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A Journey Into Wizard World Toronto 2012 by Alex Correa

There's always this nostalgic feeling whenever I hear about Wizard World, as if I'm still this teenage kid about to open up my seven dollar (!!) copy of Wizard Magazine and learn about the lesser known aspects of the comic book world from a collective of wise, sage-like neckbeards.

It's now 2012, Wizard no longer publishes magazines but have taken to hosting comic conventions in various cities, including Toronto after acquiring Paradise Comics Toronto Comicon (remember that one?). Feeling a little weary of this year's event, I have to admit that there was a bit of shameful glee swelling up in me when I found out that they had moved the event to the Metro Toronto Convention Center, which is typically Hobbystar's choice of venue for their late-August cons.

Upon arrival, there was the all too familiar scene of a sea of cosplayers including pudgy Thor, pudgy Bane, pudgy Comedian, and jailbait Sailor Scouts. Outside of the security guard in charge of checking wristbands being a little too distracted by the Daleks (I'd be scared too), everything seemed to be in order, minus the addition of an oddly out of place Medieval Times booth that could be attributed to the success of Game of Thrones.

The fact that Wizard World decided to hold the event in the same hall as Hobbystar did around a decade ago really brought me back to a time before the mainstream exposure of comics culture and reminded me what a difference windows make in a cramped setting. The absence of horror, sci-fi, anime and video games really was an improvement by not only making it navigable and free, but also in placing more emphasis on the comic book aspect of an event aptly named a comic convention.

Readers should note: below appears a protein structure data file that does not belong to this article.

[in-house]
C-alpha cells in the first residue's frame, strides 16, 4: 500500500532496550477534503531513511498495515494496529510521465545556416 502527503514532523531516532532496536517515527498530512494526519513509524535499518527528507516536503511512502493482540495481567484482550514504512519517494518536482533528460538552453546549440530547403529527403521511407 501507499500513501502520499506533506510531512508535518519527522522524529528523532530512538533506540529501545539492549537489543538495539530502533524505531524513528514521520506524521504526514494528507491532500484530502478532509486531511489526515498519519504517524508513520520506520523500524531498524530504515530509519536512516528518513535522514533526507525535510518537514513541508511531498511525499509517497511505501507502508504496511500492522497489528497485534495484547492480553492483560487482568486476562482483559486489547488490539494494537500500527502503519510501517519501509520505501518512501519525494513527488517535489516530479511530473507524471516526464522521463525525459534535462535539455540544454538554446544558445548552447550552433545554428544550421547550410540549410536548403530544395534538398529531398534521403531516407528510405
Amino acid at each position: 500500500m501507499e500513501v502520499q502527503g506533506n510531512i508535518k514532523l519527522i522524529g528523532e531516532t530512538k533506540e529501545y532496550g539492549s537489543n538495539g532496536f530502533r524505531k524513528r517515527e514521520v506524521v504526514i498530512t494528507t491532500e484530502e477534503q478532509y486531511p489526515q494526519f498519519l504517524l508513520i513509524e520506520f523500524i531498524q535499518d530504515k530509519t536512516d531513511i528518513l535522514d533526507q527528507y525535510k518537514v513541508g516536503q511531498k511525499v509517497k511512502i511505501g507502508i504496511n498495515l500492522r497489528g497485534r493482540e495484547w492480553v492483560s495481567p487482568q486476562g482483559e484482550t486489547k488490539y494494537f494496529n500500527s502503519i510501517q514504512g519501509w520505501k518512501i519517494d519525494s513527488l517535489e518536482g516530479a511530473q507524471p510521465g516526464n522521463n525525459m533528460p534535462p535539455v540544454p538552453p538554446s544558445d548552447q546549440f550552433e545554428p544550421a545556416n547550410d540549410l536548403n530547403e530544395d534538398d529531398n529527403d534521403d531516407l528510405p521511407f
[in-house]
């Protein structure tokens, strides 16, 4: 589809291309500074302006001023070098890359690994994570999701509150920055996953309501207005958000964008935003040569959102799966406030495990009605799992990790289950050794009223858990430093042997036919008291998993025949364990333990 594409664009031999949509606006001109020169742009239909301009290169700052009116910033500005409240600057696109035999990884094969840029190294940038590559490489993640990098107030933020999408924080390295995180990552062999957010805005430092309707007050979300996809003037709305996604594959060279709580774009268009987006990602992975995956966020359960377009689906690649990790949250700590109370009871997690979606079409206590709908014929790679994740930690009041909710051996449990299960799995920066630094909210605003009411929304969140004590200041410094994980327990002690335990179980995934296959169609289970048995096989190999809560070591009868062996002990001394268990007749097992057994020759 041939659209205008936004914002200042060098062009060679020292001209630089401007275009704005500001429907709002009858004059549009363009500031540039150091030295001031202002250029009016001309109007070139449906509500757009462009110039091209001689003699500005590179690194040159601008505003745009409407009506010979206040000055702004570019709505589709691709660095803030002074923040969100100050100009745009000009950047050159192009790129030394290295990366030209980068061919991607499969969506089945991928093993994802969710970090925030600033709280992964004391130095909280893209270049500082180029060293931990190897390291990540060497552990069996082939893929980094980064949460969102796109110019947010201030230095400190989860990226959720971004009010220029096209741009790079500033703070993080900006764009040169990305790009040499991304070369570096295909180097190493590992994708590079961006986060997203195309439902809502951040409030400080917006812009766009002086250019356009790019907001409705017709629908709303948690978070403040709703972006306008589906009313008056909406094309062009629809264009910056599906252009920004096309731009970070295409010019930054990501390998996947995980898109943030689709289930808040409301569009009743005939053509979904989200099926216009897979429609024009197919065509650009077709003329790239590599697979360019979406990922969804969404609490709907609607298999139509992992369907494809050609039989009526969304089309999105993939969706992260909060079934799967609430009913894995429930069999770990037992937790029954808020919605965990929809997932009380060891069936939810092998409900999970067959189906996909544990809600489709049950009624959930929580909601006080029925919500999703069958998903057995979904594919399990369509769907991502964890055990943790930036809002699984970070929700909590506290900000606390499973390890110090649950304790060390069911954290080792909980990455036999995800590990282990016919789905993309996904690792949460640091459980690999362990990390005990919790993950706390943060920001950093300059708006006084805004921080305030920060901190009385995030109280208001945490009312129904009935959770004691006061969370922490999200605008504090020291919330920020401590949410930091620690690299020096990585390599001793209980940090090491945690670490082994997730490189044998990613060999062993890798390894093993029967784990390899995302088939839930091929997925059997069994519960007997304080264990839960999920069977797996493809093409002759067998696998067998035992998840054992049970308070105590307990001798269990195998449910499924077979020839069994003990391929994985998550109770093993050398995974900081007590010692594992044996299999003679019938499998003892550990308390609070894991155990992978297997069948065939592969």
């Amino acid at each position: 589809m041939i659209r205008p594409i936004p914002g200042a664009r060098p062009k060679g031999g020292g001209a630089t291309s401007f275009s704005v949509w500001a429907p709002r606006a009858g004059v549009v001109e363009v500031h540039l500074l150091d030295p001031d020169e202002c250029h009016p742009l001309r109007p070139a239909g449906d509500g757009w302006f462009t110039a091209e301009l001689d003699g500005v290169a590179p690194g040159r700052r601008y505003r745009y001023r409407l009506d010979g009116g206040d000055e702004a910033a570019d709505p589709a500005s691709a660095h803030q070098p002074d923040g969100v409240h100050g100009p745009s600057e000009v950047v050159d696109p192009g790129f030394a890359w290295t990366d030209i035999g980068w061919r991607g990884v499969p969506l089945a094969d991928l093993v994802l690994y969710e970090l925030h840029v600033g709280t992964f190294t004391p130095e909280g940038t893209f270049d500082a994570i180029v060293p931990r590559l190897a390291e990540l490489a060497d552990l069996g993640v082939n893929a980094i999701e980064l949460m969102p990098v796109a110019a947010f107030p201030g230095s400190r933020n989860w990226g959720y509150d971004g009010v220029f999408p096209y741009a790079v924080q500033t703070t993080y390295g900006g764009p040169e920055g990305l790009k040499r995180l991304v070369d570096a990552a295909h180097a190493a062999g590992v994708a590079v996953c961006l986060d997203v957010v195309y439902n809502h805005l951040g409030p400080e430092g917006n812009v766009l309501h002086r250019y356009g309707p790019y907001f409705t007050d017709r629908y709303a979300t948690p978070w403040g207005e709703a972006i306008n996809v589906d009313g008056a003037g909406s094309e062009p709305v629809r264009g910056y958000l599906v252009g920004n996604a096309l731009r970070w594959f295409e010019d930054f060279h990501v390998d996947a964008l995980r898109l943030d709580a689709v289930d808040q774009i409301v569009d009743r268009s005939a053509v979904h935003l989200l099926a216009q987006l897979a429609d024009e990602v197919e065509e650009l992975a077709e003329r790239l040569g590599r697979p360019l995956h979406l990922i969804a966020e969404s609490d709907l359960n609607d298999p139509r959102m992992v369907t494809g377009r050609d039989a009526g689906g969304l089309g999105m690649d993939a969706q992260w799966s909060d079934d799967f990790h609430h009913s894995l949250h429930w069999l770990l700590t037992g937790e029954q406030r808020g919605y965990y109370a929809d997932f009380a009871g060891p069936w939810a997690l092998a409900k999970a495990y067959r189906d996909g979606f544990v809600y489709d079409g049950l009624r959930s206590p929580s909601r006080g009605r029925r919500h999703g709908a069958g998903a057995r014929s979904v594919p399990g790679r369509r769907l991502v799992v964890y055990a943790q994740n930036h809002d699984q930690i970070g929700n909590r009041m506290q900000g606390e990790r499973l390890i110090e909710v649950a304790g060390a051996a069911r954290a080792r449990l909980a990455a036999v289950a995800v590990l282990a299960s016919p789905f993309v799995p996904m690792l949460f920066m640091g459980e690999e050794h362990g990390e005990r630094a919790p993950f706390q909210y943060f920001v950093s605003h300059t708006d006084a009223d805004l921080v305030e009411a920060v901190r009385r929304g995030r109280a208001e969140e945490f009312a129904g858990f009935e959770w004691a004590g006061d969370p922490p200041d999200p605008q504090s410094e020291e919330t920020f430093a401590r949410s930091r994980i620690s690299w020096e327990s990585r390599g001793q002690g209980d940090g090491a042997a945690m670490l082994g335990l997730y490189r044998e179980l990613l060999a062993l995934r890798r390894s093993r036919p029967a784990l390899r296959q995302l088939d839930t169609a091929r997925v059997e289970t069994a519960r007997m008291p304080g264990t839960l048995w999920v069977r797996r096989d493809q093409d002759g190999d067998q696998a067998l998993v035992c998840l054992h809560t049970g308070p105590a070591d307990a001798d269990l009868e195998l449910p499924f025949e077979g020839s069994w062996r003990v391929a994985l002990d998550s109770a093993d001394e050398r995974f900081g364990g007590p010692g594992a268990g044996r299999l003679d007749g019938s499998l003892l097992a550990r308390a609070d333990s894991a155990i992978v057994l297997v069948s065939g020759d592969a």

Now, before I let my nerd-gripe get the best of me, let me explain. Of the comic creators at the Wizard World Toronto, both local and international, I managed to speak to all of them for a generous amount of time. Even my friend, and artist for Grown Ups (or a Reasonable Facsimile), Khaiam Dar was able to get an extensive portfolio review from local Marvel Comics cover artist Mike Del Mundo. This isn't me bragging about rubbing elbows with the likes of Jock, Mike Deodato and Kagan McLeod (okay, maybe it is just a bit) but I'm just saying that this would not have happened during the mega event that the late August convention has turned into. The crowd this weekend knew what they were there for and got to it. No lulling, no shuffling, no stopping abruptly in the middle of a single file to take a picture of a ceiling fan. A more manageable crowd could be a sign of smaller revenue but I'll let Wizard Entertainment worry about it.

The quality of non-comic talent went up a notch as both celebrities and quasi-celebrities were out and about. From WWE Hall of Famer and Toronto's own, Edge, down to the viral sensation, Toronto Batman, there were quite a few people to get excited over. In previous years it would be the odd Star Trek: DS9 or Battle Star Galactica actor as well as around a dozen or so wrestlers from the 80s doing their best to not look depressingly out of shape so that they can sign autographs for paying fans (I have my Iron Shiek photo, I'm fine).

Overall, I would place Wizard World Toronto somewhere between the Toronto Comics Arts Festival and the Toronto Comic Con in terms of relevance. There is that feeling of artistic prominence that you would find at TCAF but at the same time, there's quite a bit of just flat out shilling (trollface keychains? I don't think so) that dominates the Toronto Comic Con. Now I'll leave you with the words I heard the Naked News reporter (who wasn't following Naked News mandate, might I add) mutter to camera man after interviewing a Gargamel cosplayer: "Geez, let's get out of here."

Alex Correa's checklist as it stands this year: Comic deals - 3, T-shirts purchased - 1, Girls talked to - 0. Follow the rest of his work on this website, of course.